I remember being warned about this in the 2000s:  that, increasingly, we’d get served only the news we wanted, and blithely ignore the things that didn’t pertain to us, that we didn’t select. Take a look at Twitter or Facebook and tell me that that isn’t exactly what’s happening. And who is the perfect avatar of this dynamic? The guy who lobs one distracting new “emergency” after another into the chattersphere. It’s aggravating how much oxygen and attention he consumes.

Still, the old forms needn’t die. We’ve carved everything and everyone into smaller and smaller niches, just as the Alvin and Heidi Toffler predicted in “The Third Wave.” It’s all still here, just smaller and discrete. Which is fine in many ways. A lot of the mass market didn’t serve a lot of people, including me. Television was very bad when I was a kid; ironically, there’s so much great television now that no one could possibly watch all of it and most of it looks bland. Turn on your TV (or device) and there are so many high-quality choices that none of them seems compelling. A lone diamond sparkles against velvet, but looks lost inside a gem mine.

Now we search, in a time when everything is findable. Nothing need go out of print (or “print”) any more, and no market is too small for some attention. At the convention, I picked up a newly published book called “Comic Book Implosion:  An Oral History of DC Comics Circa 1978.” The book relates the story of DC Comics announcing a big “DC Explosion!” of new titles in 1978 — and then canceling the entire effort two months later. Not exactly “The Story of Civilization,” right? Pretty arcane — but, still, there’s some interest in the topic somewhere (like, here — with me), so it exists. I also would assume that the topic exists on Wikipedia, and it does. In 2001, I attended a speech by Thomas Friedman wherein he talked about what he called the “Evernet” — being ever-available, ever-on, because of the cellphone and the internet.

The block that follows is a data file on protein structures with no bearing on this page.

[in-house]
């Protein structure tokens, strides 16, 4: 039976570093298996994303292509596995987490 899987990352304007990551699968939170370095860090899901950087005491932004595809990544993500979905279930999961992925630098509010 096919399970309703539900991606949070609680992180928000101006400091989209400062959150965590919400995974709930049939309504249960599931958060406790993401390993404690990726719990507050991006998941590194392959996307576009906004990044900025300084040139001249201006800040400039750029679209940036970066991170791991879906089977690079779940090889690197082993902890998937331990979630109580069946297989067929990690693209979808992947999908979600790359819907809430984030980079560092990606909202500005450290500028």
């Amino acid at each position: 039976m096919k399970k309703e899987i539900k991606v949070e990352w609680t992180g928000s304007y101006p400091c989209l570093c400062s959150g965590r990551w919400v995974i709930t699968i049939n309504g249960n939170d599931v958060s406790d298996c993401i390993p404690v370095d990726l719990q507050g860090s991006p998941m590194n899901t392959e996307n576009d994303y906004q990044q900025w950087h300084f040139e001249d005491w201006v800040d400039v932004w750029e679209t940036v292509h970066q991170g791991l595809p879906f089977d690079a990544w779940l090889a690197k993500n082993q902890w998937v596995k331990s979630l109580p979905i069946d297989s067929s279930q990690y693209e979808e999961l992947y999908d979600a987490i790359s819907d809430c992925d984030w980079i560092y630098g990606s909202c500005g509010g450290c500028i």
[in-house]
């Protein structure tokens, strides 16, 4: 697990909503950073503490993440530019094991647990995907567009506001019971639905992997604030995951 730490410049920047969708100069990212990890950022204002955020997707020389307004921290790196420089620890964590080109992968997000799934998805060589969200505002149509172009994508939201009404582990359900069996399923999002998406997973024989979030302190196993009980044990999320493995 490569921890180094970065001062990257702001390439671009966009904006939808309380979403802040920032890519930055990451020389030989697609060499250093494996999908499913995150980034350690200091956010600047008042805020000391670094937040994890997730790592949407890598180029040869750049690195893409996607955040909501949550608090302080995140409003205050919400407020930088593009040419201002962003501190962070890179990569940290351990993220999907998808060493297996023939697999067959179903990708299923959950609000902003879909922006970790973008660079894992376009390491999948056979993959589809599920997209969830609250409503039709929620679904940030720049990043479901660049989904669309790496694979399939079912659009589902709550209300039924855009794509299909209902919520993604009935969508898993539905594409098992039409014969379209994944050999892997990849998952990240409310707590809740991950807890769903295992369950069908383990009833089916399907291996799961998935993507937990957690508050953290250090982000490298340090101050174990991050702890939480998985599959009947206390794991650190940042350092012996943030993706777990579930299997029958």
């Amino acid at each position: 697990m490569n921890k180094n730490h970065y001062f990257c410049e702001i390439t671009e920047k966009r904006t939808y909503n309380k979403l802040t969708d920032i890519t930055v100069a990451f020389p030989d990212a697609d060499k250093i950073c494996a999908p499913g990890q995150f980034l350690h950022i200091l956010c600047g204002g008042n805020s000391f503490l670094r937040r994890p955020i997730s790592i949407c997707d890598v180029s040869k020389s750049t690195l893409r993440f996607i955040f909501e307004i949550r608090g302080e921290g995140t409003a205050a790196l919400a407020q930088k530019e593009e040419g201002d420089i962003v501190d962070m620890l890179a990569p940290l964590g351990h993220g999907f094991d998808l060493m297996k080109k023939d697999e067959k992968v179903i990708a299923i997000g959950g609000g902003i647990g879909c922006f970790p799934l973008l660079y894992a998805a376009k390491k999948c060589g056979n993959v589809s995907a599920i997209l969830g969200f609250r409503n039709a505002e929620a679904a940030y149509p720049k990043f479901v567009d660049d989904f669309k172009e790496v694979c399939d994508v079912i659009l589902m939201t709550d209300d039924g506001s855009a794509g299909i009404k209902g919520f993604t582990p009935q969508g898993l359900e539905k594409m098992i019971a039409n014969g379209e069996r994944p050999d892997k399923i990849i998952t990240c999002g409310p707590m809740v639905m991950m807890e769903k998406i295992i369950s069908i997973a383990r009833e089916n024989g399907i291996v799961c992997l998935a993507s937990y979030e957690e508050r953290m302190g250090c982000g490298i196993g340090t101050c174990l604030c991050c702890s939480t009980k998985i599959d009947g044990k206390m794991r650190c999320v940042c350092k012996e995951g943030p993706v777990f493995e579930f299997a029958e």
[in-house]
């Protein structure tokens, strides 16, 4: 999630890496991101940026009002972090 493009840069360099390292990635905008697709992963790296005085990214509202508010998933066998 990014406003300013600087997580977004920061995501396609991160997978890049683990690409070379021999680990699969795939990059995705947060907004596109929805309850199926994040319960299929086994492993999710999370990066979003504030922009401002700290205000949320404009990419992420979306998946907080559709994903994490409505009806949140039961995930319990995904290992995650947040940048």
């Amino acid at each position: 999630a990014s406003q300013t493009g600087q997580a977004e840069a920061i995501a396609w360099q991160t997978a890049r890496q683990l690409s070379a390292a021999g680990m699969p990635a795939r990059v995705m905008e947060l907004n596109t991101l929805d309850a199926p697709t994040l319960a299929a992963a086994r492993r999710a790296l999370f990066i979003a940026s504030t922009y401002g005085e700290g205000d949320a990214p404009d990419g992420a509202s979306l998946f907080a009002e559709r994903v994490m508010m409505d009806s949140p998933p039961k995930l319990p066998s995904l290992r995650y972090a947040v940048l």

That was six years before the iPhone, which solidified the Evernet, increased immediate access to information, and also increased the immediate sharability of information — as well as disinformation. Since then, the permanent transition has continued abated. And now, thanks to speed and availability, fluctuations will increase (economic; sociopolitical; cultural) and nothing will settle.

47 months

Sunday, March 10th, 2019

I do not like Paul Manafort.

I do not like his kind or sort.

I do not like himself or his’n,

I would not like him out of prison.

 

Paul Manafort is a bad actor,

which the judge failed to factor.

I think his sentence far too light,

And think that on this I’m quite right:

that he should spend his days in jail

and never live to tell the tale.